China's President Xi Jinping and US Secretary of State Rex Tillerson in Beijing on Sunday, March 19, 2017. (Thomas Peter/Pool Photo via AP)
China's President Xi Jinping and US Secretary of State Rex Tillerson in Beijing on Sunday, March 19, 2017. (Thomas Peter/Pool Photo via AP)

On Friday, U.S. Secretary of State Rex Tillerson declared the “policy of strategic patience” dead and said that “all options” were on the table to denuclearize North Korea.

This is a potentially welcome development. Strategic patience has clearly failed. But denuclearizing North Korea will be like defusing a bomb: it will require patience, a steady hand, and a deft touch. It is reasonable to doubt that the Trump administration is up to the job.

It is worth asking why denuclearizing North Korea is so important. After all, no one worries (much) about British, French, or even Chinese nuclear weapons, because their primary purpose is simply deterrence. In 2013, Kim Jong-un noted (incorrectly, overlooking the 1982 Falklands War) that no nuclear-armed country had ever been invaded, and declared that "Our nuclear strength is a reliable war deterrent and a guarantee to protect our sovereignty.”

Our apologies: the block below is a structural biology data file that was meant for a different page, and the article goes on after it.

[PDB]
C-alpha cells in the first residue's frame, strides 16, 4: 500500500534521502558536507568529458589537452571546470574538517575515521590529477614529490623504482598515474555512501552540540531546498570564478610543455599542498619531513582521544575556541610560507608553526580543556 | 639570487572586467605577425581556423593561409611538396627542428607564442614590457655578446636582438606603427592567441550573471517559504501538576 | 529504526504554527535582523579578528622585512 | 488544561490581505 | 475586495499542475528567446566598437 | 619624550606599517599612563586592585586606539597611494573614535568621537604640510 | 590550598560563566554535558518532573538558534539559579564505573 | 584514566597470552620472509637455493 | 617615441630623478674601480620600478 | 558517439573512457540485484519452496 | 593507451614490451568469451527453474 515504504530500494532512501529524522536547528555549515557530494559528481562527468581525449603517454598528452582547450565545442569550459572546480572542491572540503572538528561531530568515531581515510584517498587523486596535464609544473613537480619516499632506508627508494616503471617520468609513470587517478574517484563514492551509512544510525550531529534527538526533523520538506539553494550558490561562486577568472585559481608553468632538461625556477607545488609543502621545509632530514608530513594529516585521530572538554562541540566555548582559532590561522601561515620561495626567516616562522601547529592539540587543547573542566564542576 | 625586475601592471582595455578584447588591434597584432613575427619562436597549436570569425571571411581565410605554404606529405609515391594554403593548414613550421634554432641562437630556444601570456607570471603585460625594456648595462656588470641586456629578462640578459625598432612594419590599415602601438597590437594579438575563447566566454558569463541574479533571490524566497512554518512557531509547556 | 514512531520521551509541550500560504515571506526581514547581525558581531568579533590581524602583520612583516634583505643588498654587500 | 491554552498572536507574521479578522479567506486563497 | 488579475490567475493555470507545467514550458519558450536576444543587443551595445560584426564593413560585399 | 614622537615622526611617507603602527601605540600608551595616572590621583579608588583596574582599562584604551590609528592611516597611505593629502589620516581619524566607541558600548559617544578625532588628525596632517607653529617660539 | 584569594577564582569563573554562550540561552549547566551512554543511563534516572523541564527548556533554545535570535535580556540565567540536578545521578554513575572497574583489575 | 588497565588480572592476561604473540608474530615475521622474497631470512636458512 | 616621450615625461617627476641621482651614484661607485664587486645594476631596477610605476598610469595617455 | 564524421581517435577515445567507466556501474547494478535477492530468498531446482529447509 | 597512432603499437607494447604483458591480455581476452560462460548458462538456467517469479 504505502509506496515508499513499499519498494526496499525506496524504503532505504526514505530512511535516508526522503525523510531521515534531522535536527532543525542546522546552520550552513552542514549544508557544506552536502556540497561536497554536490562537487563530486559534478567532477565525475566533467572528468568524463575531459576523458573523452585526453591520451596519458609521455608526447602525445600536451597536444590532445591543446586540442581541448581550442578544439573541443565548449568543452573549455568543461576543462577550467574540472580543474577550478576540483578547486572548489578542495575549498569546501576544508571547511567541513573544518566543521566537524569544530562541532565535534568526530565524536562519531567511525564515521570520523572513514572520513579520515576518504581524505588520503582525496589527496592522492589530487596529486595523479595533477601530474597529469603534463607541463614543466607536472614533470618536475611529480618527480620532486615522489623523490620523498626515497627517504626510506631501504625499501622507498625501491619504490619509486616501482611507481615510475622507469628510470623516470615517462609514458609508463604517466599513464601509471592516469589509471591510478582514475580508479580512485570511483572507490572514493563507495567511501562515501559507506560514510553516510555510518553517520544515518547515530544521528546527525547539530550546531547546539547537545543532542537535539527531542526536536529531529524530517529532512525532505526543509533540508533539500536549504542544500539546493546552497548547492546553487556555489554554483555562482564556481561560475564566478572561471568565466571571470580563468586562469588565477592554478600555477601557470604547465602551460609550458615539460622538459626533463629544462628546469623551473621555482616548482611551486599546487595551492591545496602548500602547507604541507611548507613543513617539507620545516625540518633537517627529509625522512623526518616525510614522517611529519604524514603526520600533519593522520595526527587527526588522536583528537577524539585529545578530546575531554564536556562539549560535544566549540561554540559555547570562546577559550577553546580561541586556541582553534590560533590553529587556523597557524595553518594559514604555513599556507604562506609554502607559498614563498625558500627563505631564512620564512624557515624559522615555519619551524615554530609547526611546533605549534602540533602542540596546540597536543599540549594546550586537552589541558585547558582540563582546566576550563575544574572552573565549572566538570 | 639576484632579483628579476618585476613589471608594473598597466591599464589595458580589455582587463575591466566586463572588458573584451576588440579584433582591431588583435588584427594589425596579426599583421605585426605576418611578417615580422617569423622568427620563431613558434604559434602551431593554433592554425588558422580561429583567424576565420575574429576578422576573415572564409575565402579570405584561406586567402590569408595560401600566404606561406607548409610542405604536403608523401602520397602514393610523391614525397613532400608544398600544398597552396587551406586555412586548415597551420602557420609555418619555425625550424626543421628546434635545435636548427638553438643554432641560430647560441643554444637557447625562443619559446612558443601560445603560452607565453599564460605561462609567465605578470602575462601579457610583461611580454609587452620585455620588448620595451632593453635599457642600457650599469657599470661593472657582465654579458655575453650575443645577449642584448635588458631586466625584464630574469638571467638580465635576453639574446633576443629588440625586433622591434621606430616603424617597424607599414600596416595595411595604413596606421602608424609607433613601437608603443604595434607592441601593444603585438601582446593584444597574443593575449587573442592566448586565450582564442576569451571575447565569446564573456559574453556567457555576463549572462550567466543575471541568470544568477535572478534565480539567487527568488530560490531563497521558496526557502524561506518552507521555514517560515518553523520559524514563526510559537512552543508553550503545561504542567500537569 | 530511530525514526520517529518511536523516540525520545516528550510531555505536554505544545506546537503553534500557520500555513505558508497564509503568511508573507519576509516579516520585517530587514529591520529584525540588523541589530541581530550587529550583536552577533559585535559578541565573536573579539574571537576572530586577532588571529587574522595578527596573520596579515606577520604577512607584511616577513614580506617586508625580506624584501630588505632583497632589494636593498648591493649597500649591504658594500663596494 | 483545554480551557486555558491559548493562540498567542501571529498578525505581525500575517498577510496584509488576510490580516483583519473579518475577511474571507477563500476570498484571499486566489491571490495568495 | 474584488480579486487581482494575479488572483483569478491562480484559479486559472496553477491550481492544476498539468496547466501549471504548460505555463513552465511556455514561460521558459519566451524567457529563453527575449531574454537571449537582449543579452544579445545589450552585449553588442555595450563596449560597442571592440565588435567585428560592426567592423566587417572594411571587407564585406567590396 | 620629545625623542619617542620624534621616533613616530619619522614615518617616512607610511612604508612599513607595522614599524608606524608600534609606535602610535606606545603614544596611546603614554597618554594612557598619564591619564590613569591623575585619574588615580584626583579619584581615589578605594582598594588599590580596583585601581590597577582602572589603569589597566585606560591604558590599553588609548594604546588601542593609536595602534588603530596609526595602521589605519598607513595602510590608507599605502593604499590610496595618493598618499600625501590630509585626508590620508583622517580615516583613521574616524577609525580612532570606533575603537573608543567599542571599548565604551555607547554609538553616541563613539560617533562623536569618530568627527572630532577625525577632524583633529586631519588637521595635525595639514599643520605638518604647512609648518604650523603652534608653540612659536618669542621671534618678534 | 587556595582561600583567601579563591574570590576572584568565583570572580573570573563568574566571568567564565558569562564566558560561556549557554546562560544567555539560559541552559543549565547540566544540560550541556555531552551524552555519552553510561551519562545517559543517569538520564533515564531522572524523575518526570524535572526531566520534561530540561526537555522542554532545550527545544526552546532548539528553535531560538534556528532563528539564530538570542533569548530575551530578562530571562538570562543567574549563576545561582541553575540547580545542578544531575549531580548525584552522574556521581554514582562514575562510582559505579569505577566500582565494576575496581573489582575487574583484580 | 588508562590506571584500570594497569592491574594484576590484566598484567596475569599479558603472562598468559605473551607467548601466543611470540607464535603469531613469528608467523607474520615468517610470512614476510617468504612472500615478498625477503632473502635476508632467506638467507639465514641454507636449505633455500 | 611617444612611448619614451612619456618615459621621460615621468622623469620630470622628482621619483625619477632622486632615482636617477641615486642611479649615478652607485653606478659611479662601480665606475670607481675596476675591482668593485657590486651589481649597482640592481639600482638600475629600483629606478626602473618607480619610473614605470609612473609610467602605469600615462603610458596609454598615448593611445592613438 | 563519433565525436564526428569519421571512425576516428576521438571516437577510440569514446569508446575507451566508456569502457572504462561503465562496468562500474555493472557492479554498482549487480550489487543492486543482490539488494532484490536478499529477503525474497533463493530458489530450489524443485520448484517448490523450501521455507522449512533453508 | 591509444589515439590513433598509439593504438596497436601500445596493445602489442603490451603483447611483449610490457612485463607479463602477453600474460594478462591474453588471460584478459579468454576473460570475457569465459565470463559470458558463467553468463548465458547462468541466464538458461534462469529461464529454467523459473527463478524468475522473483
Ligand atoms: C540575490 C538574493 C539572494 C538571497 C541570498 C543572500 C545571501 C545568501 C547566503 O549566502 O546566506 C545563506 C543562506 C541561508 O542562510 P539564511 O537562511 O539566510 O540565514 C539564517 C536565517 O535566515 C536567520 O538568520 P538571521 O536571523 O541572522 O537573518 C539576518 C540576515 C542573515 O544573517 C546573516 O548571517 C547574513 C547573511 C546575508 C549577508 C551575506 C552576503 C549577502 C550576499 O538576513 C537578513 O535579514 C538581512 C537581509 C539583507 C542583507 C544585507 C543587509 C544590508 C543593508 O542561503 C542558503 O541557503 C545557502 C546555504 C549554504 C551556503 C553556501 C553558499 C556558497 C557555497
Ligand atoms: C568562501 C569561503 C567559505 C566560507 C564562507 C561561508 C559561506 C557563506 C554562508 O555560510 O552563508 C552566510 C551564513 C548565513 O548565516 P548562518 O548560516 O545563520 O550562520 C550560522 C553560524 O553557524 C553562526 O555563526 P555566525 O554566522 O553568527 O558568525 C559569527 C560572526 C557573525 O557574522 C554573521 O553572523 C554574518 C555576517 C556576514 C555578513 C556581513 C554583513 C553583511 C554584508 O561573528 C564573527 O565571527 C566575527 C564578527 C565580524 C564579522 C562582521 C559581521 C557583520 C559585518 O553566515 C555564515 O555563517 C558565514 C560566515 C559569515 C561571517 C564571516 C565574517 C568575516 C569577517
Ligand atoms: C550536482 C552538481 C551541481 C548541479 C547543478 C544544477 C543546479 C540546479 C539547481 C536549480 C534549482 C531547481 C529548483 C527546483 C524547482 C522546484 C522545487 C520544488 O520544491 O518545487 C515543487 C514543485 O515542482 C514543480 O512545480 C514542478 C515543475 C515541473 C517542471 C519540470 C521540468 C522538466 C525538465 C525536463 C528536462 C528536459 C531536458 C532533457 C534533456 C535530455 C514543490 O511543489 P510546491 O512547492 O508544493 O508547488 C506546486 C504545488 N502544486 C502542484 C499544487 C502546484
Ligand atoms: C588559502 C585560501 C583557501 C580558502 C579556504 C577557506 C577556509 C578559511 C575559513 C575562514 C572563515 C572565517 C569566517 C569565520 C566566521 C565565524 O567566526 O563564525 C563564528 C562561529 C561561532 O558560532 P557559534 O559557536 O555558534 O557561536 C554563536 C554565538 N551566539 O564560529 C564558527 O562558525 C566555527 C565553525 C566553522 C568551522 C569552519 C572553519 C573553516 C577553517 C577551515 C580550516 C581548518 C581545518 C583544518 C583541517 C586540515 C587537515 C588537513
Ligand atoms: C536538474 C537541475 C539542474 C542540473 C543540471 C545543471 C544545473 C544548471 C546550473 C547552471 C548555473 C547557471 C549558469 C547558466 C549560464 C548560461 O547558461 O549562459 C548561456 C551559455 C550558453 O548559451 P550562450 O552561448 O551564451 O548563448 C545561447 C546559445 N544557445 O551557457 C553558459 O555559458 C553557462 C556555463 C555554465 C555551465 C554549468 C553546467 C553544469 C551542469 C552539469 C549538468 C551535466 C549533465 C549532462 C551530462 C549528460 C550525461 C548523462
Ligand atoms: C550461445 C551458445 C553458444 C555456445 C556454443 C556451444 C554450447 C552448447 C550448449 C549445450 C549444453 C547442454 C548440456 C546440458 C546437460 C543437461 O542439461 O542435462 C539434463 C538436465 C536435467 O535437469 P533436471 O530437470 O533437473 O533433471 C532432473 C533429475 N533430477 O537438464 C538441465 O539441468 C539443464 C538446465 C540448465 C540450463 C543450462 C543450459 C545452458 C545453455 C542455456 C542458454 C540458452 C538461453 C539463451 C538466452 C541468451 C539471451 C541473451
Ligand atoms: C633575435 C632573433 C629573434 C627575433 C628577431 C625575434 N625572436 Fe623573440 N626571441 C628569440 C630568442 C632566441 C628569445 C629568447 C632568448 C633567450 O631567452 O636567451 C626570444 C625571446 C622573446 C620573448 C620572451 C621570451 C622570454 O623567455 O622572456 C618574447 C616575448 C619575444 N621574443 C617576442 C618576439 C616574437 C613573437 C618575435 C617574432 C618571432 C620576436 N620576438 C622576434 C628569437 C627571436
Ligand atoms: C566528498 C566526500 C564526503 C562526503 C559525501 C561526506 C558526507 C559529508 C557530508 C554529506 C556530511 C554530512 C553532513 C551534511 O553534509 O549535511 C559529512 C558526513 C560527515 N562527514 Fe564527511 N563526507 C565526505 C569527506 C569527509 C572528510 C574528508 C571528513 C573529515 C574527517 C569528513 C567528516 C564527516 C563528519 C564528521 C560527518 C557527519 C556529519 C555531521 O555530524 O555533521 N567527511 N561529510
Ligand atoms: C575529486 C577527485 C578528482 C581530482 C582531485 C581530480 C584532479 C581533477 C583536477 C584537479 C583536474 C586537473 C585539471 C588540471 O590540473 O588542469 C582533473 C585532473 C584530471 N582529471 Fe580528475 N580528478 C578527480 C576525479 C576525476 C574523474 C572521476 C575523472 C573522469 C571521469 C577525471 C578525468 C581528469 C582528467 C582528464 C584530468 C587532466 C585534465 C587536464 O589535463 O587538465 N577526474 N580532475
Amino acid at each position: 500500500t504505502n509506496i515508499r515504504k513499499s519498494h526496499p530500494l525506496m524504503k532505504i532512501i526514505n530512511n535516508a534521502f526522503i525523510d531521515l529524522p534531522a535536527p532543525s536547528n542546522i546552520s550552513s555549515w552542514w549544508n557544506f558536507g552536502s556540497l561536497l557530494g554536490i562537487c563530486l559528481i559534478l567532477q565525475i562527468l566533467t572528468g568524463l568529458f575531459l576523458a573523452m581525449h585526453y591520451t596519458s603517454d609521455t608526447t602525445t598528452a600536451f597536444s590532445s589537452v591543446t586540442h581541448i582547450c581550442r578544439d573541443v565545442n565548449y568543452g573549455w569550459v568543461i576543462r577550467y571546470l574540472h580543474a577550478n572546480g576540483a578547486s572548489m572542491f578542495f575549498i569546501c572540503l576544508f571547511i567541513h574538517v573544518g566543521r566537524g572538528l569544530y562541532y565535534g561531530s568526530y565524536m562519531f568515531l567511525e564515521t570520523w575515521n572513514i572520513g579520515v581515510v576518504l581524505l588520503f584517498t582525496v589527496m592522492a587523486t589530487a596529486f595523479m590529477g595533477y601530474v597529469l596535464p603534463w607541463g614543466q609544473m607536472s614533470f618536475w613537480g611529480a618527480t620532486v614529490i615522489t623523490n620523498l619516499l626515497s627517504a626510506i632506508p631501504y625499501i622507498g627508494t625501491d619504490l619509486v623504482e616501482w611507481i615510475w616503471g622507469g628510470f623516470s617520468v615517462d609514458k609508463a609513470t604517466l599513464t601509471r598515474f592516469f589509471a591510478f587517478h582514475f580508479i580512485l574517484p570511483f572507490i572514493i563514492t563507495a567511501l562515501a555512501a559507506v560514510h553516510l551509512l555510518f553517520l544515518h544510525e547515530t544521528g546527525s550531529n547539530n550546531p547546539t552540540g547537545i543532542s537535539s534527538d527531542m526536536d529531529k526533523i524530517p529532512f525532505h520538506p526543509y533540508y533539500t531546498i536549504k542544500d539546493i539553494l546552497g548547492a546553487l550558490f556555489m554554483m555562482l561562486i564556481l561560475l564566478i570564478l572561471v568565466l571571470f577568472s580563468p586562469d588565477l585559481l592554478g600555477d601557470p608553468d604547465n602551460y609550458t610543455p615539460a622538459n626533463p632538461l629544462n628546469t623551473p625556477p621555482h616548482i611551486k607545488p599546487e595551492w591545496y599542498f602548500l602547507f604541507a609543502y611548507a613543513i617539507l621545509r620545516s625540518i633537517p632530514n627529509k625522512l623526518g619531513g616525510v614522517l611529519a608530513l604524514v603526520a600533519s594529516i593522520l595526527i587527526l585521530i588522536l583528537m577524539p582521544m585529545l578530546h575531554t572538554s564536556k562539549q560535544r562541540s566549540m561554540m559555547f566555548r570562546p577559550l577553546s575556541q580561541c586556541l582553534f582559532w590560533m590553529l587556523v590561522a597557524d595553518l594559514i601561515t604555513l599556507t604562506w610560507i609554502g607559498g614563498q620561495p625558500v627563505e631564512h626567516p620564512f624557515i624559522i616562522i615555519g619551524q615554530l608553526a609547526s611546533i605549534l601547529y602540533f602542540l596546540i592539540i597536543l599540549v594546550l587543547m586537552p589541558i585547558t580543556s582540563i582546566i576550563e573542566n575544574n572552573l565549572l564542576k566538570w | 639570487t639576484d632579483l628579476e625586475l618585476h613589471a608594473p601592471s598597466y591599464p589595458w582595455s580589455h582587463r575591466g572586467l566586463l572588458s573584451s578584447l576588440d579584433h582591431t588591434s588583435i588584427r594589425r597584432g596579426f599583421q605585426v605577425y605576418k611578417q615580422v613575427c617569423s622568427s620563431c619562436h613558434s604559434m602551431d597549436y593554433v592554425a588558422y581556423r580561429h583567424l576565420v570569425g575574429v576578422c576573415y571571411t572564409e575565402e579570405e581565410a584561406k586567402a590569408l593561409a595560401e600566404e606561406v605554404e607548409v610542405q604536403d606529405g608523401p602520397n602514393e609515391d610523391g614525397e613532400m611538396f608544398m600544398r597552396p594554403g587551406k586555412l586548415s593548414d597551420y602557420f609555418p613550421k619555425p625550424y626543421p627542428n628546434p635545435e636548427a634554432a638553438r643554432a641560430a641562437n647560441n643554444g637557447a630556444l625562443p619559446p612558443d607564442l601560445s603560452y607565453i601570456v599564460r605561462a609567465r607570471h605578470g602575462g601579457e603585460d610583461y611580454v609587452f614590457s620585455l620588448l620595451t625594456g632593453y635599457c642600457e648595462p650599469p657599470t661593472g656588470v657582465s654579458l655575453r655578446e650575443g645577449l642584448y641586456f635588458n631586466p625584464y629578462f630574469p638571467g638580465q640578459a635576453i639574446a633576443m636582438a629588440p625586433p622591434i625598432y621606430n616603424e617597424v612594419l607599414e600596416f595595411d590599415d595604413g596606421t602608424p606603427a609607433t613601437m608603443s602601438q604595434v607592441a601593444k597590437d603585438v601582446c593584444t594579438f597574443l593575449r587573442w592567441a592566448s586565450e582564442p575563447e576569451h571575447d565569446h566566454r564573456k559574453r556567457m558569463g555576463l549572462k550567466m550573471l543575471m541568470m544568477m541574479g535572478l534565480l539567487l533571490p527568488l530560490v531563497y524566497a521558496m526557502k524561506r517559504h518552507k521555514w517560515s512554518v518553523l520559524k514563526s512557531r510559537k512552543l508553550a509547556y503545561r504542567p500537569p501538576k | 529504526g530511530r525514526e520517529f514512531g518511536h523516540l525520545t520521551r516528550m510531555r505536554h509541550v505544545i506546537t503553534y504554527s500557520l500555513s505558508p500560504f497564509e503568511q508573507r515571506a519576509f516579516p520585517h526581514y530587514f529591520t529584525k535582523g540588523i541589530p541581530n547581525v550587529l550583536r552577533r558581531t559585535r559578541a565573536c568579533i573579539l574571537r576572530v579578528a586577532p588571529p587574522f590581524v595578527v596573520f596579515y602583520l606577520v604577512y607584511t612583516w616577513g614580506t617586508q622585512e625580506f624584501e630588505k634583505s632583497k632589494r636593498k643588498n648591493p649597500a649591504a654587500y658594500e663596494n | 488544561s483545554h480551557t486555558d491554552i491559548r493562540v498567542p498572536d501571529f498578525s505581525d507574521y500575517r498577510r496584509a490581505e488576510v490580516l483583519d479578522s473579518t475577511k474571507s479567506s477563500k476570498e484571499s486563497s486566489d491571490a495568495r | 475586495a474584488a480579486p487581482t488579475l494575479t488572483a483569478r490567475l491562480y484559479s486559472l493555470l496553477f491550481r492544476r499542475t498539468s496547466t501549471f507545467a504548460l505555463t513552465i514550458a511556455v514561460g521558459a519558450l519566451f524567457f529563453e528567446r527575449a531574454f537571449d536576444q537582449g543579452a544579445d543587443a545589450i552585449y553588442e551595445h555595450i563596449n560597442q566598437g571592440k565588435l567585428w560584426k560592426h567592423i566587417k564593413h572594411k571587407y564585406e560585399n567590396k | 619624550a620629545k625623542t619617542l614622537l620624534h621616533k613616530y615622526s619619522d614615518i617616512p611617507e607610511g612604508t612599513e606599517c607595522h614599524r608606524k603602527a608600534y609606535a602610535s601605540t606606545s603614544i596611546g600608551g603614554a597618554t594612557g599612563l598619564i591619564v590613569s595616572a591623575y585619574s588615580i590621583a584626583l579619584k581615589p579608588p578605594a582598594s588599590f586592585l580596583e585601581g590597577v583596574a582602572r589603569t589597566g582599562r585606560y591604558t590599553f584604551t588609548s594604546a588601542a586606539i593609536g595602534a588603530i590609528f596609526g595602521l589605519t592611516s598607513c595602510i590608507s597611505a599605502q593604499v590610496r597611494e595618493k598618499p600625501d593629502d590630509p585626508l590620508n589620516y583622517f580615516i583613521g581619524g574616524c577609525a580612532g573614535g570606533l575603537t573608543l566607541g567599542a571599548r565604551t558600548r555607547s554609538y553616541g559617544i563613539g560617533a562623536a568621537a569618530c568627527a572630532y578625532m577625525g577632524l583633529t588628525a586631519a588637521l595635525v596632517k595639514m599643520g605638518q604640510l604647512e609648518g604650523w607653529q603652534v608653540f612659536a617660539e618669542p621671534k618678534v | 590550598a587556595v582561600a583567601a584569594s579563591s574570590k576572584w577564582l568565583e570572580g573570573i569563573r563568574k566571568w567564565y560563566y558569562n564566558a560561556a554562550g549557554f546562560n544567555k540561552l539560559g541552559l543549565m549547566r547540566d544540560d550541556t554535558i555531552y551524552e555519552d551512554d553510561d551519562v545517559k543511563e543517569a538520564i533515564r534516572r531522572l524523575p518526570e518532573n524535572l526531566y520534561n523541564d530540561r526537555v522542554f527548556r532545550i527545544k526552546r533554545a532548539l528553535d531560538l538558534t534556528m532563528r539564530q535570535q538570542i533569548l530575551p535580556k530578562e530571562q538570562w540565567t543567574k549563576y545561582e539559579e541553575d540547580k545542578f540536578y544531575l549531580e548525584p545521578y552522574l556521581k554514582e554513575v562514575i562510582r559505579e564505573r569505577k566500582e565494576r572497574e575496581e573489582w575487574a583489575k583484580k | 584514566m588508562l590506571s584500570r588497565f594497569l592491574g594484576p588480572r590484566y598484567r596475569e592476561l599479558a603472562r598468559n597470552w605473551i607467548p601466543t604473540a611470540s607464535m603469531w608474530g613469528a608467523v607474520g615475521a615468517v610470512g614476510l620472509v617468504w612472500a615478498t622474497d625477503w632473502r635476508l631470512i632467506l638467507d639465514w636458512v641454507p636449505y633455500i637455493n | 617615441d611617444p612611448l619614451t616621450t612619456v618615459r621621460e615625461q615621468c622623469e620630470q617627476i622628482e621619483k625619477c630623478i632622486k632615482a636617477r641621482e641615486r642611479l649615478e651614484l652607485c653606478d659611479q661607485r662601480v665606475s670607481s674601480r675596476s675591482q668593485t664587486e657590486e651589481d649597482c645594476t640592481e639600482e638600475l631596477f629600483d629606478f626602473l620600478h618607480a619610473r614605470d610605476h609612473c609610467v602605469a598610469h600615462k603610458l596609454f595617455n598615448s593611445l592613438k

But Theresa May, François Hollande, and Xi Jinping do not kill their uncles and half-brothers or execute senior officials with anti-aircraft guns for dozing off at meetings. Nor are they surrounded by sycophants and relentlessly mythologized. Absolute power corrupts absolutely, and thanks to research in neurochemistry, we now know why: unfettered power and adulation actually change the human brain by saturating it with dopamine—a powerful neurotransmitter with an addictive rush that, over time, corrodes the capacity for rational thought and leads to delusions of invulnerability. Think Stalin, or Saddam Hussein.

A nuclear North Korea is unacceptable, in short, because Kim Jong-un is too much of a risk. At some point he may come to believe that his nuclear arsenal gives him the shield he needs to do his god-like grandfather Kim Il-sung one better and fulfill the family dynasty’s unfinished business of forcibly reuniting Korea.

What can Washington do about it? There are too many nuclear-weapons- and missile-related targets—many of them hardened, well-concealed, or mobile—to destroy in a surprise attack.

Thus far economic sanctions have done nothing, other than dry up North Korea’s trade with everyone but China. This gives China unequalled leverage, but Beijing is loath to use it, fearful of triggering the regime’s collapse, a refugee disaster, and, when the dust settles, the possibility of American troops on the Yalu river.

Washington could try to force China’s hand by means of secondary sanctions, but even a complete cutoff of food, fuel, and foreign exchange might not work. The North Korean government has never shown its own people much solicitude, could externalize blame for their suffering, and would probably just further husband scarce resources for the benefit of the elite and the nuclear and missile programs.